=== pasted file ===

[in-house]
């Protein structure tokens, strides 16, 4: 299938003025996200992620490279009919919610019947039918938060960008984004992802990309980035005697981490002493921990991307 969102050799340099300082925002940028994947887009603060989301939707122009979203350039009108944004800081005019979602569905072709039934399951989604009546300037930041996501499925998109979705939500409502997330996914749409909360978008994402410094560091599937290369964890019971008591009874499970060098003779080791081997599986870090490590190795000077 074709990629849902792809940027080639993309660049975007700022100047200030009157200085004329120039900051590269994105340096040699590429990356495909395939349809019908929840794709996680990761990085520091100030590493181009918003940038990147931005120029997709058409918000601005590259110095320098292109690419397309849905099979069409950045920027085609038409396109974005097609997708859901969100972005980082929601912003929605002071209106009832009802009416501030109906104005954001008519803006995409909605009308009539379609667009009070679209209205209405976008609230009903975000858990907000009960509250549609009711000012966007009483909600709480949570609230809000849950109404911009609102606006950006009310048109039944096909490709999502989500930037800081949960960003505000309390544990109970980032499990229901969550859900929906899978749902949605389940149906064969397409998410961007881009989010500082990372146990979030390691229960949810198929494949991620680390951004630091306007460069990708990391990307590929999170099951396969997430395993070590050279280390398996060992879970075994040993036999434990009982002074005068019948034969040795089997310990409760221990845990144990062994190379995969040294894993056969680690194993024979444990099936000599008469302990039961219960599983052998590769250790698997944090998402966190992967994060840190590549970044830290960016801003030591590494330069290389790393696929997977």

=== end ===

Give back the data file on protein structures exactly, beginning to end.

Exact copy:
[in-house]
């Protein structure tokens, strides 16, 4: 299938003025996200992620490279009919919610019947039918938060960008984004992802990309980035005697981490002493921990991307 969102050799340099300082925002940028994947887009603060989301939707122009979203350039009108944004800081005019979602569905072709039934399951989604009546300037930041996501499925998109979705939500409502997330996914749409909360978008994402410094560091599937290369964890019971008591009874499970060098003779080791081997599986870090490590190795000077 074709990629849902792809940027080639993309660049975007700022100047200030009157200085004329120039900051590269994105340096040699590429990356495909395939349809019908929840794709996680990761990085520091100030590493181009918003940038990147931005120029997709058409918000601005590259110095320098292109690419397309849905099979069409950045920027085609038409396109974005097609997708859901969100972005980082929601912003929605002071209106009832009802009416501030109906104005954001008519803006995409909605009308009539379609667009009070679209209205209405976008609230009903975000858990907000009960509250549609009711000012966007009483909600709480949570609230809000849950109404911009609102606006950006009310048109039944096909490709999502989500930037800081949960960003505000309390544990109970980032499990229901969550859900929906899978749902949605389940149906064969397409998410961007881009989010500082990372146990979030390691229960949810198929494949991620680390951004630091306007460069990708990391990307590929999170099951396969997430395993070590050279280390398996060992879970075994040993036999434990009982002074005068019948034969040795089997310990409760221990845990144990062994190379995969040294894993056969680690194993024979444990099936000599008469302990039961219960599983052998590769250790698997944090998402966190992967994060840190590549970044830290960016801003030591590494330069290389790393696929997977």